Earlier this week, Rolling Stone unveiled the cover of its August issue: a glam photo of Boston Marathon bombing suspect Dzhokhar Tsarnaev. Many readers—particularly those from the Boston area—were outraged, saying the cover treatment turned an alleged murderer into a rock star. Several retailers and organizations, including Northeastern, have pulled the controversial issue from their stores. We asked Dan Kennedy, an assistant professor of journalism in the College of Arts, Media, and Design, to explain Rolling Stone’s decision and how the public’s perception of the magazine has shaped the outrage.
Was it sound journalism for Rolling Stone to place a glam photo of Tsarnaev on the cover of its magazine?
Yes, it was. I thought it was quite an effective cover because of the cognitive dissonance it evoked. We see Dzhokhar Tsarnaev looking like a teen idol, yet the headline refers to him as “the bomber” and “a monster.” We also know that this is who Tsarnaev was—or who his friends thought he was—before he began his descent into terrorism.
I didn’t see the cover as glamorizing him at all. Rather, I saw it as an attempt to explain how a seemingly normal teenager became “a monster” accused of carrying out the worst terrorist attack in the United States since 9/11. I think one of the main reasons that people are so disconcerted is that he doesn’t look like a terrorist—rather, he looks like he could be their own child.
My only reservation is that the cover could serve as an inspiration to other alienated kids who might decide to turn their own violent fantasies into reality. But though journalists have an obligation to act responsibly, they shouldn’t ground their editorial judgment in what effect their decisions might have on budding sociopaths.
The saying goes that pictures are worth 1,000 words. Will people who say Rolling Stone turned an accused killer into a rock star based on its cover treatment change their minds by reading the article? Or does the photo simply hold too much power?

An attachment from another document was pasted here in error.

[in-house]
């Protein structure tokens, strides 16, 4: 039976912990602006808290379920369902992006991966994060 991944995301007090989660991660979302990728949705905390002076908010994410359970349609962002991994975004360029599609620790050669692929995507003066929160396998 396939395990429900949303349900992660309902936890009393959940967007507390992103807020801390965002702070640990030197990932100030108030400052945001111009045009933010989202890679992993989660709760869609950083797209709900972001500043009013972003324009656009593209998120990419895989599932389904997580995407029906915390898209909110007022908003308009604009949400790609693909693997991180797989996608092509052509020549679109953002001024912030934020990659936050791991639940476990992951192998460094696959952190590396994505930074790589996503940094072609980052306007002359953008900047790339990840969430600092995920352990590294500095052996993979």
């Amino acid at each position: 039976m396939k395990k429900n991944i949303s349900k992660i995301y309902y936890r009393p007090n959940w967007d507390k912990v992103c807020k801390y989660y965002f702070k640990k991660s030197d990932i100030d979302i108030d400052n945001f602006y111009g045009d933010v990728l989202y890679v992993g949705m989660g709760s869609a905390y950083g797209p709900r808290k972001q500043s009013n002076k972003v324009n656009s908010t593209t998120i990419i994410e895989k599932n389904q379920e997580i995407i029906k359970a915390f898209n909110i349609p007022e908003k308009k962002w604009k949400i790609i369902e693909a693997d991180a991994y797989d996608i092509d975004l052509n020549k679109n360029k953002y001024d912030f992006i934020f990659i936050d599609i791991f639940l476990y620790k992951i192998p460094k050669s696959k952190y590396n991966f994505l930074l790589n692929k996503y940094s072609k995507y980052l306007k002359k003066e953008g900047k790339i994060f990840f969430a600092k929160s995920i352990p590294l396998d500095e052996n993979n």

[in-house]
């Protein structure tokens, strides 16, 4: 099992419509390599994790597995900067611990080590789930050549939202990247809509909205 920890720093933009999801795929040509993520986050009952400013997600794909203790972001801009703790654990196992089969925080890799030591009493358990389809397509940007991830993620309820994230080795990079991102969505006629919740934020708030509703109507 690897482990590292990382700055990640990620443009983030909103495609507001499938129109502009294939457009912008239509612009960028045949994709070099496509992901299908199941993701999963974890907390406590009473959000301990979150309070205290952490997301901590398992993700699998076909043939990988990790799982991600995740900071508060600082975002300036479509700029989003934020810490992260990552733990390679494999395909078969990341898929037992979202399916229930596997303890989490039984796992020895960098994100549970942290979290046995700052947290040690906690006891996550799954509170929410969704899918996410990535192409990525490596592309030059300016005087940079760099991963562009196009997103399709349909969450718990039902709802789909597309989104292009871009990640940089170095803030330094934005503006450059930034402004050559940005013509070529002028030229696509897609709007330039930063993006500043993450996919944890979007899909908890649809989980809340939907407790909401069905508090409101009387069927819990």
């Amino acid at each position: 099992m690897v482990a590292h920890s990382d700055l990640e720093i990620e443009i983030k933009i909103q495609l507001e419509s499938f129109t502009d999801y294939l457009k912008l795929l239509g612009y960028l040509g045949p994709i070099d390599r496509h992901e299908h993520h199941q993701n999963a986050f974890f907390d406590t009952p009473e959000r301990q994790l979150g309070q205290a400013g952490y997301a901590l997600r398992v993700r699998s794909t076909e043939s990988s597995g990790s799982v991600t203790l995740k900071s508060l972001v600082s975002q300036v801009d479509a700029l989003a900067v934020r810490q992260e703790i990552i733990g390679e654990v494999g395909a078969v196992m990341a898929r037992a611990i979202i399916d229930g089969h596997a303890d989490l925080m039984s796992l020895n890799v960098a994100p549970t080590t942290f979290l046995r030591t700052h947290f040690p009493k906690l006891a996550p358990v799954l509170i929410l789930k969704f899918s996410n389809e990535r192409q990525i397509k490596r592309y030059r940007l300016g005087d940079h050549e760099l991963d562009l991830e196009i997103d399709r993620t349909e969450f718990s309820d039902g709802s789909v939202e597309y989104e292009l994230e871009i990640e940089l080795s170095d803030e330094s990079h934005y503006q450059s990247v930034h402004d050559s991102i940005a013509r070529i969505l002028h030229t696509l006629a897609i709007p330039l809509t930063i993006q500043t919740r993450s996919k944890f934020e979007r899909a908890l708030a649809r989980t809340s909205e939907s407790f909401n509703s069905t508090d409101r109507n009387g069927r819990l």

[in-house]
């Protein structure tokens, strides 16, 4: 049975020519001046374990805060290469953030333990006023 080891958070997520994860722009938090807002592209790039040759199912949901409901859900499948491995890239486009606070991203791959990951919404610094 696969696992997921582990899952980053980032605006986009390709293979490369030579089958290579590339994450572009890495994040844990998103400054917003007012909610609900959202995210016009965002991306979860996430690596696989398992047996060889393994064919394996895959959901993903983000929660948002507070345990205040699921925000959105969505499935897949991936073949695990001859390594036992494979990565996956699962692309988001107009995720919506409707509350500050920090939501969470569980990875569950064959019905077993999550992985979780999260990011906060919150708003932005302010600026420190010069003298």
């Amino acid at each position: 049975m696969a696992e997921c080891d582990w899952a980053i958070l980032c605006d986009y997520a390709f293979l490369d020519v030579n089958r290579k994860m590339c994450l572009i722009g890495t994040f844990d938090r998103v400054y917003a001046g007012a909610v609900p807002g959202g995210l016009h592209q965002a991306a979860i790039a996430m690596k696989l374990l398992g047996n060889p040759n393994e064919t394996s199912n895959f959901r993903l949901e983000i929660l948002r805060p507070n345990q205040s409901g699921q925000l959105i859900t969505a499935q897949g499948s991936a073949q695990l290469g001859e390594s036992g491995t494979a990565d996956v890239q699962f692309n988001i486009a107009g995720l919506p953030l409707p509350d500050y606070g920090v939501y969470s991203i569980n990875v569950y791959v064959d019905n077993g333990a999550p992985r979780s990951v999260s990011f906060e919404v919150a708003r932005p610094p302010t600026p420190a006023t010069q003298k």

I’m not sure that Rolling Stone’s critics are inclined to change their minds at this point. The article, by Janet Reitman, is quite good. There’s not much new information, but she offers a lot of details about Tsarnaev’s alienation from his family and his gradual embrace of radical Islam. I’ve seen some people accuse Reitman of offering excuses for Tsarnaev, but that wasn’t how I read her story. To explain is not to excuse. We need to understand as best we can what happened and why. The article helps us do that.
How might the immediate reaction of the photo of Tsarnaev been different had Time, or another well-established news magazine, used the image?
On May 5, The New York Times ran exactly the same image on page one, three columns wide, above the fold. Even the article was roughly the same: an attempt to explain why and how Tsarnaev embraced terrorism. But it didn’t provoke any outrage. I imagine it’s because people perceive the Times as a serious news source and Rolling Stone as a fluffy repository of gossip about entertainers and celebrities.
Yet Rolling Stone has always included serious news and those stories sometimes find their way onto the cover. In 1970, for instance, the magazine ran a large cover image of Charles Manson that—if not exactly flattering—nevertheless portrayed him in a more favorable light than we’re used to seeing. The headline called Manson “the most dangerous man alive,” foreshadowing the juxtaposition of the image and headline we see with Tsarnaev. Time, of course, is well-known for running full-cover images of villains, including Joseph Stalin, Osama bin Laden, and Adolf Hitler, its “Man of the Year” in 1938. And Time has received some criticism for those covers. But there’s no question that Time received the benefit of the doubt because of its reception as a serious news magazine in a way that Rolling Stone has not.